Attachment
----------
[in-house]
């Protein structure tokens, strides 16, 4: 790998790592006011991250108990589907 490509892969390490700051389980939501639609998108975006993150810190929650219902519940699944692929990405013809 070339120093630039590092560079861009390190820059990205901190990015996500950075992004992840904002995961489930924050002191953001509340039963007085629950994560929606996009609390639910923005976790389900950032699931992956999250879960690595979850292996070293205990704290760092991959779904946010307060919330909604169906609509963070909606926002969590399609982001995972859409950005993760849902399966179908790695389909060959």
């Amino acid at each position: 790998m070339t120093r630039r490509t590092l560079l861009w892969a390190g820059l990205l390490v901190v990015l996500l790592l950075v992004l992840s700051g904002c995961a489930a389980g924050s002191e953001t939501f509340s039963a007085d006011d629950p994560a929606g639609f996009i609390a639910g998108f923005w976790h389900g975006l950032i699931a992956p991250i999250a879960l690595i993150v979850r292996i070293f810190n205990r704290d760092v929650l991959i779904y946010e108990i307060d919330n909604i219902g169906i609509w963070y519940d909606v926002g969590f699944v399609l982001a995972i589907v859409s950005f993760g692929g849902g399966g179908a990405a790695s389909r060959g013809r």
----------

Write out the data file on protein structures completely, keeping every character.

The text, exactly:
[in-house]
């Protein structure tokens, strides 16, 4: 790998790592006011991250108990589907 490509892969390490700051389980939501639609998108975006993150810190929650219902519940699944692929990405013809 070339120093630039590092560079861009390190820059990205901190990015996500950075992004992840904002995961489930924050002191953001509340039963007085629950994560929606996009609390639910923005976790389900950032699931992956999250879960690595979850292996070293205990704290760092991959779904946010307060919330909604169906609509963070909606926002969590399609982001995972859409950005993760849902399966179908790695389909060959």
């Amino acid at each position: 790998m070339t120093r630039r490509t590092l560079l861009w892969a390190g820059l990205l390490v901190v990015l996500l790592l950075v992004l992840s700051g904002c995961a489930a389980g924050s002191e953001t939501f509340s039963a007085d006011d629950p994560a929606g639609f996009i609390a639910g998108f923005w976790h389900g975006l950032i699931a992956p991250i999250a879960l690595i993150v979850r292996i070293f810190n205990r704290d760092v929650l991959i779904y946010e108990i307060d919330n909604i219902g169906i609509w963070y519940d909606v926002g969590f699944v399609l982001a995972i589907v859409s950005f993760g692929g849902g399966g179908a990405a790695s389909r060959g013809r």